ECOT founder Bill Lager could be forced to personally pay back millions of dollars to the state, which plans to go after him for some or all of the $200 million in taxpayer money paid to his for-profit companies.

Lager, who went from broke businessman to multimillionaire after opening the state’s largest online charter school, could face claims of breach of fiduciary duty, conflicts of interests in public contracts, and civil claims under Ohio’s Corrupt Practices Act.

Lager founded the Electronic Classroom of Tomorrow in 2000 and then operated a pair of for-profit businesses, Altair Learning Management and IQ Innovations, which provided management and software services to the school. He also funneled ECOT money to a video production company run by his daughter.

"ECOT’s contracts with Altair and IQ constituted corrupt activity because … there were multiple contracts, Lager participated in that pattern, and ECOT was injured by paying funds pursuant to contracts that were void as a matter of law," Attorney General Mike DeWine's office wrote in a Tuesday court filing. Damages could be tripled if it is found Lager violated the so-called "civil RICO Act."

DeWine says Lager had a "fiduciary duty of loyalty" to ECOT, which was closed by its sponsor in January as it ran out of money.

"He violated that duty by doing business with ECOT through two companies he had substantial interests in: Altair and IQ," DeWine wrote. "That entitles ECOT to recover all profits Lager realized through those companies’ dealings with ECOT."

Franklin County Common Pleas Court Judge Michael Holbrook appointed a special master to oversee the school’s closure and payments to creditors. He would have to approve DeWine’s request to pursue the lawsuit.

According to the filing, ECOT still owes the Department of Education $62 million of the $80 million it was ordered to repay for unverified enrollment, plus it owes the Department of Jobs and Family Services nearly $1.6 million for unpaid unemployment compensation claims and about $1,500 to Owens State Community College in Perrysburg for textbooks.

ECOT was liquidated via an online auction while the school and state await for the Ohio Supreme Court to decide if the Department of Education acted legally when it began requiring the school to verify its student county via log-in durations and other data. A number of students infrequently logging into the school's system, so the state found ECOT had significantly fewer kids than it claimed.

"Attorney General DeWine has consistently stated that our office will aggressively pursue collections actions against ECOT," said Dan Tierney, spokesman for DeWine. "We intend to file such actions once we are assigned claims by the court."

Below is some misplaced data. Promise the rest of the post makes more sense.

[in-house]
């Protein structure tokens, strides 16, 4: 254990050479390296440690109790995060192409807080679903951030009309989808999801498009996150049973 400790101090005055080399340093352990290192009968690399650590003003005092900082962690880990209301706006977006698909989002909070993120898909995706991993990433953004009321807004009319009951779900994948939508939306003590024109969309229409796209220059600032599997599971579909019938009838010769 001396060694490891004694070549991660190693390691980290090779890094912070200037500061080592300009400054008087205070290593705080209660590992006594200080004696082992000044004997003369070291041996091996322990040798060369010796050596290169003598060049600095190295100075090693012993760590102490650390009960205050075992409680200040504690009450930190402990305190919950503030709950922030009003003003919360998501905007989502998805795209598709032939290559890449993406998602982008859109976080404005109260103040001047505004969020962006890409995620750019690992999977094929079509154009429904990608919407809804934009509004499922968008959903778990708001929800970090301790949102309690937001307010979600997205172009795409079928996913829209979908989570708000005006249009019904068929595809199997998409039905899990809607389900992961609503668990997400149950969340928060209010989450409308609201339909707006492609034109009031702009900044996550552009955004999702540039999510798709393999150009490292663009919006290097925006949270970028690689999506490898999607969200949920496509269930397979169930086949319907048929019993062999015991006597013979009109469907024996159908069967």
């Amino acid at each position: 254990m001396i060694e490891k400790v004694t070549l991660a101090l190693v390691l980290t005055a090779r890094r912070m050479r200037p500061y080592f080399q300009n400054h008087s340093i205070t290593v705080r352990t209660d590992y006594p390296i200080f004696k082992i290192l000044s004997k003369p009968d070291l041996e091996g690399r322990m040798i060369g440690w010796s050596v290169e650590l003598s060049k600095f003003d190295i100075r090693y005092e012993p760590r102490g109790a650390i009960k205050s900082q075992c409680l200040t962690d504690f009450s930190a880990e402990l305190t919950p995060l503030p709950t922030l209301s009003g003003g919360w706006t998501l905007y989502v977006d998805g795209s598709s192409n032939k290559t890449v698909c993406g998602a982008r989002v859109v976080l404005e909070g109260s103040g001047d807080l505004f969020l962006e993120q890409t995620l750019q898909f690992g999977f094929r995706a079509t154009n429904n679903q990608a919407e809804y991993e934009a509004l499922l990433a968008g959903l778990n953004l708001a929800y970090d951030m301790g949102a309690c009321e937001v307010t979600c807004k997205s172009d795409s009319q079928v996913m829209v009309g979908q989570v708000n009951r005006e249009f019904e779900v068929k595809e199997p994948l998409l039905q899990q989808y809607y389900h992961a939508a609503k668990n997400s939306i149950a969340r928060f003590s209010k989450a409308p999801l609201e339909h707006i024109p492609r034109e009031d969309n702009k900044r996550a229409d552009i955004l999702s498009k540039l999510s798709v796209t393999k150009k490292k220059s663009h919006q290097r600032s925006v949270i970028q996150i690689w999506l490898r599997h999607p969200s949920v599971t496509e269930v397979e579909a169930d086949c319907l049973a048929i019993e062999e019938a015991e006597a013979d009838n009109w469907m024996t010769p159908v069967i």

ECOT attorneys have asked that the court place a number of restrictions on the attempt to recover money from Lager and his companies, and delay such recovery until the Ohio Supreme Court rules.

DeWine, a Republican running for governor, says the restrictions ECOT is proposing "would insulate improper transfers involving millions of public dollars." He also argues that the Supreme Court’s decision has no bearing on the conflict-of-interest issues.

An ECOT attorney declined to comment Tuesday.

Franklin County and U.S. prosecutors also are still deciding whether to press criminal charges against Lager and other ECOT officials, following an April audit by state Auditor Dave Yost, who says officials may have committed fraud by deliberately submitting false student-participation data to the state to increase the school's per-pupil funding. A message was left with county Prosecutor Ron O'Brien.

Democrats have been hammering on Republican candidates and officeholders for failing to take action sooner against Lager, a top contributor who, with associates, gave Republicans $2.3 million.

"I guess better late than never," said Steve Dettelbach, who is running against Yost for attorney general. "There have been years to focus on this."

DeWine donated the $12,532 in campaign contributions he got from Lager, but his running mate, Secretary of State Jon Husted, has not given away $36,000 in Lager money.

Legislative Republicans last week passed a bill to study a new e-school funding model, with hopes that it could be implemented as part of the next state budget.

Democrats say they have called for reforms for years, and Republicans stepped up only after ECOT became a scandal and Lager's money largely dried up.

"DeWine should have taken this action when whistleblowers began ringing the alarm about ECOT years ago," said Ohio Democratic Chairman David Pepper.

Dispatch reporters Randy Ludlow and Marty Schladen contributed to this story.

jsiegel@dispatch.com

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